Look at reverbs (and delays) similar to a shadow in a photography, you don’t need them 100% upfront, shiny and dynamic, their purpose is to give you a sense of subliminal depth. Compressing them helps that a lot. I also EQ them contrasting to the direct signal for that reason, so if you’ve worked hard to make your lead vocal upfront, direct and “in your face”, you don’t want to send your reverb from that direct signal.
Compressing reverbs also makes them more controllable – you can get away with less reverb in the mix, if you compress the reverbs that you are using.
BTW, this is one reason why older “vintage” reverbs/delays are still popular – they have a low-res, “grainy” feel about them (example Lexicon 224 or AMS DMX1580). Same applies to the character of “tape delays”: because each feedback loop feeds the signal back to the tape head, the saturation effect of analogue tape is very obvious here.
Creating a three-dimensional sound
There are obviously a lot of small details involved, but for a start, get your head around the following concept:
important stuff goes to the center: Kick, Bass, Lead Vocals
try panning everything else hard left or right
Sounds crazy I know. Try panning a guitar hard left, send it to a small room and pan the room hard right. Now bring the reverb a tiny bit more to the center until it feels well-balanced.
The second guitar you might have: pan the dry one hard right, send it to another small room (or delay or chorus) and pan the effect hard left.
You get the idea… this works for guitars, keyboards, percussions, noise fx, etc. – I use small rooms/chambers/spaces from the Bricasti M7 reverb for that. There are Impulse Responses for the Bricasti out there – for free, and officially authorized by the guys who designed that reverb.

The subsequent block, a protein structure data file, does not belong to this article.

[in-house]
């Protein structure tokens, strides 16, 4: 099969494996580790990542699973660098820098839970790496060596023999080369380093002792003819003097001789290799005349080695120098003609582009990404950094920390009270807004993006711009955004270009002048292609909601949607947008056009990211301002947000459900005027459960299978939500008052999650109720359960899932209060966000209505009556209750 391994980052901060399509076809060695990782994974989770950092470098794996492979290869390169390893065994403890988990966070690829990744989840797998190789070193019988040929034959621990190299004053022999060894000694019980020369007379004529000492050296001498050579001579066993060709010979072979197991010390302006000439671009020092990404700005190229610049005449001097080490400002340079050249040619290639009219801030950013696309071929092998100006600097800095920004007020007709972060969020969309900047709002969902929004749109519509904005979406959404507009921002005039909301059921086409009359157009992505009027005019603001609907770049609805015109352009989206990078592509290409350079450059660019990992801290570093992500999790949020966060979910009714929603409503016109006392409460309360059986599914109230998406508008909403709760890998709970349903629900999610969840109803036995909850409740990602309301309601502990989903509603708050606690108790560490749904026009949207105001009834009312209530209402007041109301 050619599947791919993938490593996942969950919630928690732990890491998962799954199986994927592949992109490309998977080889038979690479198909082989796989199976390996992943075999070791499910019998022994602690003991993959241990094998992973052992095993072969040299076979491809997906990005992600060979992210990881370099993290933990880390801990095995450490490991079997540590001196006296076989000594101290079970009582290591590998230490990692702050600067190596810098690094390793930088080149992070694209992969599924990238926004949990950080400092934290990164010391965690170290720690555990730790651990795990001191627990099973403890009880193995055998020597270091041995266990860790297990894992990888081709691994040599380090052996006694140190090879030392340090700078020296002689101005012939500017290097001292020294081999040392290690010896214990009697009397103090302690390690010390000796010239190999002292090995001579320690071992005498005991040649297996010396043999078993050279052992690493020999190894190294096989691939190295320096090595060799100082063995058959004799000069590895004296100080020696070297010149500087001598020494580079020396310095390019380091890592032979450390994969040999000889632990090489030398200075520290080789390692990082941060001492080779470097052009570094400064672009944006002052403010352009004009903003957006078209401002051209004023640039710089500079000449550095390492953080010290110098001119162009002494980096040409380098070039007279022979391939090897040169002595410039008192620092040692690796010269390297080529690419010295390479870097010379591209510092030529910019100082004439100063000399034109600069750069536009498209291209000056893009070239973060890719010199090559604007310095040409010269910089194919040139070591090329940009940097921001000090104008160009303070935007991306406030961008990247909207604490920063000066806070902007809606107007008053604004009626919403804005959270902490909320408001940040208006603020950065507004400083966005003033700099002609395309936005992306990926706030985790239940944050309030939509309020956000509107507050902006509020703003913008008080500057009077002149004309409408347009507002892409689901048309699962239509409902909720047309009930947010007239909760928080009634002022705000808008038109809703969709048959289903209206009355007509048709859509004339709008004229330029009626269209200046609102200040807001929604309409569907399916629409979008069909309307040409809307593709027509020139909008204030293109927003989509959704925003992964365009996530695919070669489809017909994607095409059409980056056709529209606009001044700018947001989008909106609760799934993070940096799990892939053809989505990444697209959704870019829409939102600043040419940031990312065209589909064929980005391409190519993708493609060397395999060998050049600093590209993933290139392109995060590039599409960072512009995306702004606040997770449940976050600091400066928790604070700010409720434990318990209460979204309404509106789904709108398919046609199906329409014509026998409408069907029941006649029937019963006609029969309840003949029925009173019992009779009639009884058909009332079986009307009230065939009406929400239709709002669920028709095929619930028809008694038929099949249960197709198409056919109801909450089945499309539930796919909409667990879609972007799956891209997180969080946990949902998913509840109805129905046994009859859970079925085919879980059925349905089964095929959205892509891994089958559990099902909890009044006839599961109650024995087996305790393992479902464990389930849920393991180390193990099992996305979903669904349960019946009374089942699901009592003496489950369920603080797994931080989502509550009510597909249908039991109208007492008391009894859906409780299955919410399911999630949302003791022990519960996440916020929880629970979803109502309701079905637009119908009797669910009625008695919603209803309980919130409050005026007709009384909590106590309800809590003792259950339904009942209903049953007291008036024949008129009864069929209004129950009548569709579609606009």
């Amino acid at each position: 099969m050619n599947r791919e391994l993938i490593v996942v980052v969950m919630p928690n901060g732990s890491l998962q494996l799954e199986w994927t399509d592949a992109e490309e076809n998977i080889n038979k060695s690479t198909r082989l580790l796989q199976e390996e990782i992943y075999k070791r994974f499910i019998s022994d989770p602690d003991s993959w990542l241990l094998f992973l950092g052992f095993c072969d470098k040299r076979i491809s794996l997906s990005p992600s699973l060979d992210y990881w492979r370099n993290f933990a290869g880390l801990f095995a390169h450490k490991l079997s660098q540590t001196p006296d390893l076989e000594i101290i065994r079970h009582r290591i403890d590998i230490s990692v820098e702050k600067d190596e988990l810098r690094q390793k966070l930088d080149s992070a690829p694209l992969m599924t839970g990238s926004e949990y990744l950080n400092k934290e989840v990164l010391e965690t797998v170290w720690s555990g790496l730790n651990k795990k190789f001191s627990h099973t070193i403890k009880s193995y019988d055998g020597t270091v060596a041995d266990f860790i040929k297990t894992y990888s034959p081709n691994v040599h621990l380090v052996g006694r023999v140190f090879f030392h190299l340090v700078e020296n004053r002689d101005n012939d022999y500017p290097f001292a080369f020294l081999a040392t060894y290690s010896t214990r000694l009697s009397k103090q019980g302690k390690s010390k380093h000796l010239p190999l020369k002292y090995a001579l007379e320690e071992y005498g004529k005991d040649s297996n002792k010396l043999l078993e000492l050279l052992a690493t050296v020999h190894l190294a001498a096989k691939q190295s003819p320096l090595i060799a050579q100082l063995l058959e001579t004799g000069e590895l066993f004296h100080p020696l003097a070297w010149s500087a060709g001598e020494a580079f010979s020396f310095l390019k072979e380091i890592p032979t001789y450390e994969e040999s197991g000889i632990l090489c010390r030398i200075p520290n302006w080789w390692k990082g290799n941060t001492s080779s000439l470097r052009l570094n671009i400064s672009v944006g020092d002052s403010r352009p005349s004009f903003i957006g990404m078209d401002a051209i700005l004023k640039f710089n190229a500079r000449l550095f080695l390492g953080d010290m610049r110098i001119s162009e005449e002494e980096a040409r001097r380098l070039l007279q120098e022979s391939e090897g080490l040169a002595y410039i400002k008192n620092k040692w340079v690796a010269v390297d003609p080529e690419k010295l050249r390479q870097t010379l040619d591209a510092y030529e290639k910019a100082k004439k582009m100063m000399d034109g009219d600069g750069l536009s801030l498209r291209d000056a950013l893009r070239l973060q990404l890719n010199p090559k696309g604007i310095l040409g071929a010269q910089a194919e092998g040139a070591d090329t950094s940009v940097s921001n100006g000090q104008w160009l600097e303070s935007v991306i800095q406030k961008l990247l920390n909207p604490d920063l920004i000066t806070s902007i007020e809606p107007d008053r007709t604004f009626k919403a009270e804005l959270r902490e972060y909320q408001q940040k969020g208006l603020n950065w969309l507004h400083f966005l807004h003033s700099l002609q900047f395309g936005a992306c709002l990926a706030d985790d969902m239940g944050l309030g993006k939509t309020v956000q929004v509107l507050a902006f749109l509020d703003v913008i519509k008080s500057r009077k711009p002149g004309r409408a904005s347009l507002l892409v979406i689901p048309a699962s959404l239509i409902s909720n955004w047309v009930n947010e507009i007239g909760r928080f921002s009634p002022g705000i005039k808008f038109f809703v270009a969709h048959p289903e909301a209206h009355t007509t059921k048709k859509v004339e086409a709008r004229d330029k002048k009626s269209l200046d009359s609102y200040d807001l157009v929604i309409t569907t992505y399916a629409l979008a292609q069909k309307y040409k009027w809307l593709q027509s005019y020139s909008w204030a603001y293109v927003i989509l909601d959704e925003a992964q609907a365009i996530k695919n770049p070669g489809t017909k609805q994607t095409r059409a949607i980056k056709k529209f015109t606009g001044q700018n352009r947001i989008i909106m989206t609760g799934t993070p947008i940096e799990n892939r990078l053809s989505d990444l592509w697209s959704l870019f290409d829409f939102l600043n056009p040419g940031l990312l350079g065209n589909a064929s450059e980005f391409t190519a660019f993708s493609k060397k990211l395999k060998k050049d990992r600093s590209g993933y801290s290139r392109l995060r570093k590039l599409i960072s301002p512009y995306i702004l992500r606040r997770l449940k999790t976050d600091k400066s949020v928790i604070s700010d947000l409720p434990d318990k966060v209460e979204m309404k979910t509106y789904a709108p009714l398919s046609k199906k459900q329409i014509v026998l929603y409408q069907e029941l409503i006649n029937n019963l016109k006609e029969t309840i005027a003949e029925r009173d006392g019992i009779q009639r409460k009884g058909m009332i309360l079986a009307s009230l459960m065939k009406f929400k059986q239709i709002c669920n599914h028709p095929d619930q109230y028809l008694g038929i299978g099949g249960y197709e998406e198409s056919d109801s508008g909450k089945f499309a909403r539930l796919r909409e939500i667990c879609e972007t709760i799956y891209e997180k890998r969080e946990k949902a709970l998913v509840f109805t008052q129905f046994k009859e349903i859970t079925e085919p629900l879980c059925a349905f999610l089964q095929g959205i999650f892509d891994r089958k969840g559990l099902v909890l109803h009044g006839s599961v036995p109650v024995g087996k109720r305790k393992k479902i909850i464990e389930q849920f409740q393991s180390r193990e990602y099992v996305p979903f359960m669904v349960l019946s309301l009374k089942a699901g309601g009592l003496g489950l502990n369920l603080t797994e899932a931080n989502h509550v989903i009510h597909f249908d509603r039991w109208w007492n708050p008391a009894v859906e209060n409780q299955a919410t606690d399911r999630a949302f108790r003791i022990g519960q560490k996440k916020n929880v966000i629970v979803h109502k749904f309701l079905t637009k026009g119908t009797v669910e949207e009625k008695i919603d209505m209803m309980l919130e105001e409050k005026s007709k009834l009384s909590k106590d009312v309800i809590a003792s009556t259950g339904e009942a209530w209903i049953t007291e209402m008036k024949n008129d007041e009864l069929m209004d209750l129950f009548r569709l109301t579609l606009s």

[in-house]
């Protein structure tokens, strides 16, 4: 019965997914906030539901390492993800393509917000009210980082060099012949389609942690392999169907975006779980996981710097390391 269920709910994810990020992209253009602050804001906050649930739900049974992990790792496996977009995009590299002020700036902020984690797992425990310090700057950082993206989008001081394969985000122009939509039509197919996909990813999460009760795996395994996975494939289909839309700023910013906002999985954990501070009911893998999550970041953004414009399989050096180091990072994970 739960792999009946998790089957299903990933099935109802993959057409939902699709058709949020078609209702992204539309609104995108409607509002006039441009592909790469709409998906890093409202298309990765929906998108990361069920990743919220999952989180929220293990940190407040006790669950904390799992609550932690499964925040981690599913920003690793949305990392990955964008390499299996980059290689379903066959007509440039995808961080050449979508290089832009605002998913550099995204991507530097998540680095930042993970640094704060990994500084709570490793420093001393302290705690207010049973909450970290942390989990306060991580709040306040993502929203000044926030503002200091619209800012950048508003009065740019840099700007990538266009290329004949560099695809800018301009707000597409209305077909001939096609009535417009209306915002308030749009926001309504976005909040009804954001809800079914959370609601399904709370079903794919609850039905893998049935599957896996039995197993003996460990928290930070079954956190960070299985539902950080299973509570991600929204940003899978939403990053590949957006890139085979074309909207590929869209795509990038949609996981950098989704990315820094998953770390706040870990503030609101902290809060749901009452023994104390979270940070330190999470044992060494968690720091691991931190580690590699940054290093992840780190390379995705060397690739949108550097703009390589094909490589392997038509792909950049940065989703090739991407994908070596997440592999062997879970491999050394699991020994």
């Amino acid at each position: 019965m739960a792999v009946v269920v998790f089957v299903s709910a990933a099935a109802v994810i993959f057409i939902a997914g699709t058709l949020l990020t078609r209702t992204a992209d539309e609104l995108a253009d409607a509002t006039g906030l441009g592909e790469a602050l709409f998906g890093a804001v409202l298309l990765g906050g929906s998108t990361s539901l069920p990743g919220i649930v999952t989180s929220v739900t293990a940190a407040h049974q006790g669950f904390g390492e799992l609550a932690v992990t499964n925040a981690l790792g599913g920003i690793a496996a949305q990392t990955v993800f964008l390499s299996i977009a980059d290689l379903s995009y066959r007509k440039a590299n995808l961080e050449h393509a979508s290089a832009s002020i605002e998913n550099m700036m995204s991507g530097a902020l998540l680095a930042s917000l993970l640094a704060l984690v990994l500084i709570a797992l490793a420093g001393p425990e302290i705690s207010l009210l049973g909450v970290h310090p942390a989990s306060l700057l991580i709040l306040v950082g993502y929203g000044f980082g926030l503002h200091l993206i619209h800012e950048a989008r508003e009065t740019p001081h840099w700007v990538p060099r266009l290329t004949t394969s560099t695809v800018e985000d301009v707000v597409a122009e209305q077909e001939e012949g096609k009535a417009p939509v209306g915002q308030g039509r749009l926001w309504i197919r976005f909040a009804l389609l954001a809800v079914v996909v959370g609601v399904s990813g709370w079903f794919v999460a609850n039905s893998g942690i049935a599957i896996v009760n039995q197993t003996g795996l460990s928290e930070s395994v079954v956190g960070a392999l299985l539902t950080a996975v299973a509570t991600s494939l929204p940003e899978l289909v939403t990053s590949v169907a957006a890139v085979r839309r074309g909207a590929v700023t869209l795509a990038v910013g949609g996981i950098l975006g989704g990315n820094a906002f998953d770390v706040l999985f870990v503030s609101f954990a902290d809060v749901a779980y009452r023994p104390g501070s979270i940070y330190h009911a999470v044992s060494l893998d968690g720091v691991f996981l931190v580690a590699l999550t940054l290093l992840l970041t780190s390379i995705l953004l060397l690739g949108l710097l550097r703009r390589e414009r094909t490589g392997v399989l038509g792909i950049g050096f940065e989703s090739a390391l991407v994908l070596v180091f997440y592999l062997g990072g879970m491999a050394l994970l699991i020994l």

To spread stuff out, you can use a super-short delay on some instruments. Logic Pro X has a very useful plug-in called “Sample Delay” that is perfect for that.
Leave one side at 0 ms (original signal bypasses), for the other side try settings under 1000 samples (thats at 44.1k Sample-Rate), values from 300 – 800 work great. Check back and forth in mono, to make sure it doesn’t sound too weird or “phasy”.
Subgroups, FX Busses and Routing
As the number of different reverbs (delays, etc.) you are using grows, you need to keep the routing strictly organized. Using the same reverb on several sources quickly becomes messy. You might need to EQ or compress your main reverb in a certain way to improve its sound on the vocals, but as you have used that same reverb on other instruments you are suddenly affecting the balance and sound of your entire mix.
I know it sounds counter-intuitive, but you’re better off separating the reverbs you are using for the different instrument groups, which includes the routing and grouping. On my console, I have a pair of channels dedicated to vocal reverbs, another pair for drum reverbs, and they are assigned to their respective VCA groups.
On the drums use pre-fader sends, use the drum fx exclusively for drums, and route their returns to the drum bus as well, and/or put them on the same VCA group.
Same goes for parallel compression busses, the sends to them are pre-fader, not following automation, but the returns follow the automation of the source – I do that via the Drum VCA group – you get the added bonus that you can treat the FX returns for each group of instruments separately. We want total control in mixing.